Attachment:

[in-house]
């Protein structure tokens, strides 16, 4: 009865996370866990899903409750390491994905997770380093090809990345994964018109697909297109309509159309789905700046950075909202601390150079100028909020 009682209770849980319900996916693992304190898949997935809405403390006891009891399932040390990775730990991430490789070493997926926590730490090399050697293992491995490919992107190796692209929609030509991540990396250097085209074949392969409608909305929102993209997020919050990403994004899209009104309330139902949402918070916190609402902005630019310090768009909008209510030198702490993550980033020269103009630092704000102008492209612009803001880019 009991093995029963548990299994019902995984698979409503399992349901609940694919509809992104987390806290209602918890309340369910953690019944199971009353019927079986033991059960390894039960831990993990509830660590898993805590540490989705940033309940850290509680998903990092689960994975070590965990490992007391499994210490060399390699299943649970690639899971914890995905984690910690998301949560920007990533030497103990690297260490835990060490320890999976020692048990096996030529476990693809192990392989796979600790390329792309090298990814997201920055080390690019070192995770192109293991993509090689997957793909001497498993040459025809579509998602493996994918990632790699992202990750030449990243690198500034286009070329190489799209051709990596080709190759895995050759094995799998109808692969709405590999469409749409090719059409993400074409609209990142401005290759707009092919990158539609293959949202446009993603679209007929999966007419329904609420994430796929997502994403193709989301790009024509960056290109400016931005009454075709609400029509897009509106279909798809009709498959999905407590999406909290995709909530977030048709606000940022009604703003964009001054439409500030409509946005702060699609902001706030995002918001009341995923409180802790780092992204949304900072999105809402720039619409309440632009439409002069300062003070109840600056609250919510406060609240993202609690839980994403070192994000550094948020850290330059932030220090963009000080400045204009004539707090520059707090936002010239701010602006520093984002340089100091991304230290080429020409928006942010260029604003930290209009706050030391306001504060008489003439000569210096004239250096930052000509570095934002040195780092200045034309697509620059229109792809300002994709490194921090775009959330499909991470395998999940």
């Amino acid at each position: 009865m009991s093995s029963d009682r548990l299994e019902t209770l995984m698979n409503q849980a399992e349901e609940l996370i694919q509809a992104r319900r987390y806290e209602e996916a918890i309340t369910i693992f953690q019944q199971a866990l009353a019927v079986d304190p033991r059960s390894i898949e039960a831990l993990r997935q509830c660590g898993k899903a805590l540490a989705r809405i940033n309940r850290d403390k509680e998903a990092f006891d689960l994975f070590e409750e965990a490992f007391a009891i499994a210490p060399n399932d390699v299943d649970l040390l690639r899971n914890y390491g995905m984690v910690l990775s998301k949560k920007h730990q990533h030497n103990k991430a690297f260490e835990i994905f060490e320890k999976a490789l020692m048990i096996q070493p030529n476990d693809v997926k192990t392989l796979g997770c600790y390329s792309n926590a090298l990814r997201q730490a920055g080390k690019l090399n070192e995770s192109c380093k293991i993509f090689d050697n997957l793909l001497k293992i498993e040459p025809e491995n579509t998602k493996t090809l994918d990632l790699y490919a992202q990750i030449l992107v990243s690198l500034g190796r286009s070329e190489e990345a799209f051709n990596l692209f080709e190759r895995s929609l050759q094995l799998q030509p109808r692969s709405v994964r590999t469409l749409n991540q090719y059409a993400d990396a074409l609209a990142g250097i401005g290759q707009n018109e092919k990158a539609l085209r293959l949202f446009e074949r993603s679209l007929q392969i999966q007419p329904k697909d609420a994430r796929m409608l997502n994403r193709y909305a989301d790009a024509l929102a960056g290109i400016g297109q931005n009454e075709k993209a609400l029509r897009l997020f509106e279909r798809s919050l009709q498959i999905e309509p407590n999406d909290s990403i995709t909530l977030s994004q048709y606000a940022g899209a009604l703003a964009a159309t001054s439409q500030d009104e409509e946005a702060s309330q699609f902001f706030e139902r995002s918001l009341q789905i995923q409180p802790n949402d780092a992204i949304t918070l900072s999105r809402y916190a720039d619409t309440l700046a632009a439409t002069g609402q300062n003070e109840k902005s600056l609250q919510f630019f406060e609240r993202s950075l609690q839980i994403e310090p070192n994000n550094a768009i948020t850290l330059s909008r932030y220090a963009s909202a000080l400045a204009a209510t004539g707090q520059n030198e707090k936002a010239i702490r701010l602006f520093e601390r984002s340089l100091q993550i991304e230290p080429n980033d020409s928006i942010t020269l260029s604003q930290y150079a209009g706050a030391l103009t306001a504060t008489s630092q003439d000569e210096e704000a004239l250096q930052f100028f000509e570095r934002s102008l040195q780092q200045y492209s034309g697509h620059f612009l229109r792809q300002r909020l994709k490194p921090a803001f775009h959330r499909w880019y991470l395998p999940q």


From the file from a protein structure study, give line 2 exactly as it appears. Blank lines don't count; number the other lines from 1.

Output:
């Protein structure tokens, strides 16, 4: 009865996370866990899903409750390491994905997770380093090809990345994964018109697909297109309509159309789905700046950075909202601390150079100028909020 009682209770849980319900996916693992304190898949997935809405403390006891009891399932040390990775730990991430490789070493997926926590730490090399050697293992491995490919992107190796692209929609030509991540990396250097085209074949392969409608909305929102993209997020919050990403994004899209009104309330139902949402918070916190609402902005630019310090768009909008209510030198702490993550980033020269103009630092704000102008492209612009803001880019 009991093995029963548990299994019902995984698979409503399992349901609940694919509809992104987390806290209602918890309340369910953690019944199971009353019927079986033991059960390894039960831990993990509830660590898993805590540490989705940033309940850290509680998903990092689960994975070590965990490992007391499994210490060399390699299943649970690639899971914890995905984690910690998301949560920007990533030497103990690297260490835990060490320890999976020692048990096996030529476990693809192990392989796979600790390329792309090298990814997201920055080390690019070192995770192109293991993509090689997957793909001497498993040459025809579509998602493996994918990632790699992202990750030449990243690198500034286009070329190489799209051709990596080709190759895995050759094995799998109808692969709405590999469409749409090719059409993400074409609209990142401005290759707009092919990158539609293959949202446009993603679209007929999966007419329904609420994430796929997502994403193709989301790009024509960056290109400016931005009454075709609400029509897009509106279909798809009709498959999905407590999406909290995709909530977030048709606000940022009604703003964009001054439409500030409509946005702060699609902001706030995002918001009341995923409180802790780092992204949304900072999105809402720039619409309440632009439409002069300062003070109840600056609250919510406060609240993202609690839980994403070192994000550094948020850290330059932030220090963009000080400045204009004539707090520059707090936002010239701010602006520093984002340089100091991304230290080429020409928006942010260029604003930290209009706050030391306001504060008489003439000569210096004239250096930052000509570095934002040195780092200045034309697509620059229109792809300002994709490194921090775009959330499909991470395998999940």